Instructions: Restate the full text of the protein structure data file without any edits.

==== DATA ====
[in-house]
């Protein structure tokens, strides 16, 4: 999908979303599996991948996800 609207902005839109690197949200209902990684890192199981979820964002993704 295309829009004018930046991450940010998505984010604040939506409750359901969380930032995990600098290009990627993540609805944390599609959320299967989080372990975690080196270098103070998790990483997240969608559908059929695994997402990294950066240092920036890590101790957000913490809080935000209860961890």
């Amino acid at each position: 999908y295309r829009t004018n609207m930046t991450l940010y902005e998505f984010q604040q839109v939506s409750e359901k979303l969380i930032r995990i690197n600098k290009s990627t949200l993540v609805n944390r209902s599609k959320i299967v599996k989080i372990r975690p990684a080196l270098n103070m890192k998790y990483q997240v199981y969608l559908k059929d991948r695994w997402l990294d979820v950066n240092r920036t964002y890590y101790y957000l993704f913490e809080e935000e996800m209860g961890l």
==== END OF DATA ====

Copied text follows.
[in-house]
């Protein structure tokens, strides 16, 4: 999908979303599996991948996800 609207902005839109690197949200209902990684890192199981979820964002993704 295309829009004018930046991450940010998505984010604040939506409750359901969380930032995990600098290009990627993540609805944390599609959320299967989080372990975690080196270098103070998790990483997240969608559908059929695994997402990294950066240092920036890590101790957000913490809080935000209860961890």
């Amino acid at each position: 999908y295309r829009t004018n609207m930046t991450l940010y902005e998505f984010q604040q839109v939506s409750e359901k979303l969380i930032r995990i690197n600098k290009s990627t949200l993540v609805n944390r209902s599609k959320i299967v599996k989080i372990r975690p990684a080196l270098n103070m890192k998790y990483q997240v199981y969608l559908k059929d991948r695994w997402l990294d979820v950066n240092r920036t964002y890590y101790y957000l993704f913490e809080e935000e996800m209860g961890l």